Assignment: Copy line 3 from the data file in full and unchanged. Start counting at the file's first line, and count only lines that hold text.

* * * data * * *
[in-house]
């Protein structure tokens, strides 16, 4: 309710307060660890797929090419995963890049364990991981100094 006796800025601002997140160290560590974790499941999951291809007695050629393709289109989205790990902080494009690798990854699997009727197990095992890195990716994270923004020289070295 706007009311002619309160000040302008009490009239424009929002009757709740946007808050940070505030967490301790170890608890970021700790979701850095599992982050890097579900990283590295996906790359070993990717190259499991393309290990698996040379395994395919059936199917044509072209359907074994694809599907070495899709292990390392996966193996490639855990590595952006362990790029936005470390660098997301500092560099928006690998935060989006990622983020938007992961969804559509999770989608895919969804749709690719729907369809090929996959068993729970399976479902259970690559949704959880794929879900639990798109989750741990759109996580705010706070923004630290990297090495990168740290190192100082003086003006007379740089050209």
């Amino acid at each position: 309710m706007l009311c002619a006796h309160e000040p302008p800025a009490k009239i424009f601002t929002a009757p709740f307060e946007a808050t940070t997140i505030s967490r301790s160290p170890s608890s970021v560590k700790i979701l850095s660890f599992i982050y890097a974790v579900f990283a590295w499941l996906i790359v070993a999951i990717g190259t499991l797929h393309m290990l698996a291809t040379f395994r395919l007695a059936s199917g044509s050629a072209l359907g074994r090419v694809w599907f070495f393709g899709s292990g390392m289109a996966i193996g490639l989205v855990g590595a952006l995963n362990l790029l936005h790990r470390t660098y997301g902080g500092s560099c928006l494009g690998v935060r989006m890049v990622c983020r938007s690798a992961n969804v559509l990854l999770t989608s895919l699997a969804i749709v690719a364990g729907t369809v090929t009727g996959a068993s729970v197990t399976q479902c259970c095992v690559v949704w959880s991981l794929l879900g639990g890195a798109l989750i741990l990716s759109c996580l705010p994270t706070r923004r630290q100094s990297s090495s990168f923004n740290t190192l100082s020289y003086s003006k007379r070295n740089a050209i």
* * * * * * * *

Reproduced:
């Amino acid at each position: 309710m706007l009311c002619a006796h309160e000040p302008p800025a009490k009239i424009f601002t929002a009757p709740f307060e946007a808050t940070t997140i505030s967490r301790s160290p170890s608890s970021v560590k700790i979701l850095s660890f599992i982050y890097a974790v579900f990283a590295w499941l996906i790359v070993a999951i990717g190259t499991l797929h393309m290990l698996a291809t040379f395994r395919l007695a059936s199917g044509s050629a072209l359907g074994r090419v694809w599907f070495f393709g899709s292990g390392m289109a996966i193996g490639l989205v855990g590595a952006l995963n362990l790029l936005h790990r470390t660098y997301g902080g500092s560099c928006l494009g690998v935060r989006m890049v990622c983020r938007s690798a992961n969804v559509l990854l999770t989608s895919l699997a969804i749709v690719a364990g729907t369809v090929t009727g996959a068993s729970v197990t399976q479902c259970c095992v690559v949704w959880s991981l794929l879900g639990g890195a798109l989750i741990l990716s759109c996580l705010p994270t706070r923004r630290q100094s990297s090495s990168f923004n740290t190192l100082s020289y003086s003006k007379r070295n740089a050209i």